"Strength of schedule" correction is necessary in FIRST because initial team pairings are done essentially randomly before the competition begins, and (since the average FRC regional tournament attracts about 80-90 teams) there is no realistic way to allow any team to play with or against any more than half of the other teams competing (in the best case). Even within FIRST, I think many regard the formula as something that's pretty arbitrary and merely "better than the obvious alternative" (i.e. just valuing the winning alliance's score, which give equal weight to blowouts and close victories), and feel often constrained by it. Furthermore, this "quality metric" isn't used for the final rankings, but only serves to seed the teams picking playoff alliances; most FIRST teams recognize that this metric can and does produce bullshit results, and usually ignore them in favor of their own data when making selections.* As Andrew said, trying to correct for "strength of schedule" in a quizbowl tournament is in most cases pointless: except for pretty ridiculous formats, and occasional really large tournaments like the HSNCT (which sometimes get Swiss-paired), essentially every tournament will consist of a round robin on either the entire field or brackets formed from that field, followed by tiebreakers, rebracketing if necessary, and a final/3rd place game if necessary. There is no need to correct for strength of schedule when the schedule is the same for everybody, plus/minus the two teams being compared. The only time this metric could have conceivable use would be when comparing teams across brackets, but because in general TDs don't mess up brackets so that a disproportionate number of highly competitive teams are in one of them, stuff like PPB usually makes for a better indicator.

The idea of "coopertition" (FIRST's word for sportsmanlike conduct in competition) valued by the metric also cannot find a sensible analogue in quizbowl. The FIRST metric essentially wants strong teams to help weaker teams score, by giving them scoring objects, assisting their robots, or even scoring in their areas if the rules permit it. On the other hand, you cannot cannot buzz in during a quizbowl match and say "I'd like these points to go to the other team," or provide the correct answers to bonus parts the other team doesn't know, without invalidating the competitive aspect of the current paradigm of the competition. If you feel that quizbowl doesn't promote cooperation within rounds and want to use this metric to change it, I can understand your view, although I feel that a change to promote this would not be a net positive. But the metric is not advantageous if it tries to reward something which cannot happen within a match. There are plenty of other ways people can help: without exception, the best high school and college teams out there are enthusiastic at welcoming new teams and players, teaching them about the game, and showing them how to improve as players - this forum alone is a testament to that. Giving strong teams incentives to score low against weak or new teams can be harmful, both because it prevents the better team from scoring highly and showing others what they know, and because it prevents the weaker team from seeing how strong, experienced teams play.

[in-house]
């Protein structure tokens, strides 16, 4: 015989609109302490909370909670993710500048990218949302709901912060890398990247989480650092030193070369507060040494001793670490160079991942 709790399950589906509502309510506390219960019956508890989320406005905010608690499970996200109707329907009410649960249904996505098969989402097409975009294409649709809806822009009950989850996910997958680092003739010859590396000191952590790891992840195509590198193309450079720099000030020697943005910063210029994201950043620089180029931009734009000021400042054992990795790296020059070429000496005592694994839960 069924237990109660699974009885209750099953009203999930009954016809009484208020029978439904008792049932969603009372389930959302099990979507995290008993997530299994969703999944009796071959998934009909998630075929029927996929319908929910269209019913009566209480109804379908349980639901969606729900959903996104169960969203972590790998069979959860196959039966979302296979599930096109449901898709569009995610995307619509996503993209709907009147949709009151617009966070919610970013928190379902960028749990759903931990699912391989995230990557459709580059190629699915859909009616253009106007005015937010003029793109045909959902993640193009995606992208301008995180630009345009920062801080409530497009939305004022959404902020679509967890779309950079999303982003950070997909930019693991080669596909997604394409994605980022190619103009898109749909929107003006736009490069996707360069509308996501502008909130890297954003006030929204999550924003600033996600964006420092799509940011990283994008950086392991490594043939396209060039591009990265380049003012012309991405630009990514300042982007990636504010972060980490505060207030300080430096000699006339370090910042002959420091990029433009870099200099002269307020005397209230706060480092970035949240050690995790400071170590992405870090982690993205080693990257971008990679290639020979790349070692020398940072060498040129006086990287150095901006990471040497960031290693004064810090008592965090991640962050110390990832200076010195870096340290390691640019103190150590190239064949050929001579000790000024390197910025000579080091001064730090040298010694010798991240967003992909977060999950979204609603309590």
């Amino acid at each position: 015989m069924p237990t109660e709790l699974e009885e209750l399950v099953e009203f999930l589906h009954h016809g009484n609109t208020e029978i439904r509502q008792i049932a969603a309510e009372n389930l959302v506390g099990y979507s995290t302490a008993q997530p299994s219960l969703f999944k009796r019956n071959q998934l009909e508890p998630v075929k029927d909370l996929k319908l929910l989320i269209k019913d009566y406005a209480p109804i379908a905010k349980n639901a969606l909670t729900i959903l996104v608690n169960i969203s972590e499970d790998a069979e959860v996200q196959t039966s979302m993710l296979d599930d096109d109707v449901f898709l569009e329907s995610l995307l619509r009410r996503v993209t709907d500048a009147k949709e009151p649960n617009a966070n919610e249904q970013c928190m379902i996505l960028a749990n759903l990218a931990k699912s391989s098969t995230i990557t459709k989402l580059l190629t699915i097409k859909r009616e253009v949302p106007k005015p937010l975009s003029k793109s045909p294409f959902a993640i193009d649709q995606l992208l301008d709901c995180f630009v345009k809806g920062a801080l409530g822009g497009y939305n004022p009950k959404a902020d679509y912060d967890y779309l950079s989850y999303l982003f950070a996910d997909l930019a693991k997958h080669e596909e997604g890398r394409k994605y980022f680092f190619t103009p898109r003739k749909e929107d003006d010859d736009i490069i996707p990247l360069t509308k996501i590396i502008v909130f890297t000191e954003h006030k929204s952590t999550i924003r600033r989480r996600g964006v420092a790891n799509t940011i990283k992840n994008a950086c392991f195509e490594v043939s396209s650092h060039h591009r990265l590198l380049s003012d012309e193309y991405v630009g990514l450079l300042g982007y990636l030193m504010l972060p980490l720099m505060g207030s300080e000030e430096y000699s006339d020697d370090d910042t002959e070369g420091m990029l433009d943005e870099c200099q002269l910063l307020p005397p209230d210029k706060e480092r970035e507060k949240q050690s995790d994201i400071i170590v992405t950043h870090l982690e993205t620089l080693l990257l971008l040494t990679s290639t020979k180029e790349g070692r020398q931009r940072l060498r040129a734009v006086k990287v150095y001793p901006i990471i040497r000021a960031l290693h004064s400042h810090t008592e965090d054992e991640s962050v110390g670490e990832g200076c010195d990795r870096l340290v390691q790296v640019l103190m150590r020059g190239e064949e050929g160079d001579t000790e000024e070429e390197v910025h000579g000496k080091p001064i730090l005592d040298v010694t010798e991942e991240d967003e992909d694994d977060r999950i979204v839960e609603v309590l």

Sorry for the long post. One more thing, the FRC national tournament this year is in St. Louis and not Atlanta, as far as I know.

*In FIRST, all matches are 3-on-3, with each group of 3 being called an "alliance." A bunch of qualification matches are played, with random selection of teams to form alliances for each game, and two quality metrics are calculated (one for the winning alliance, one for the losing) and given to the appropriate teams. A team's "seed" is determined by summing its calculated quality in all matches it has played; the top 8 seeds, in order, pick two "alliance partners" for single-elimination playoffs, where each pairing is best-of-three.
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Re: MUT Mirror 4/2 @ NGCSU

Post by NGTech » Mon Apr 04, 2011 8:38 am

Alejandro wrote:Using PPB predicts the winner ~90% of the time in the prelims of 2010 ACF Nationals (72/78 correct in Red and 69/78 correct in Black). Granted, this was calculated without removing the game's effect on the PPB, but it seems unlikely that this would decrease its accuracy by 20% or more.
I made my comparison based on data from a thread linked to earlier. I also did not use the stat to predict outcomes of matches, only the end ranking. I may try a match by match check in the next day or so. I know from just watching as I entered the data it predicted every match I checked. Granted I think it has a flaw with teams that lose more but have high overall score games.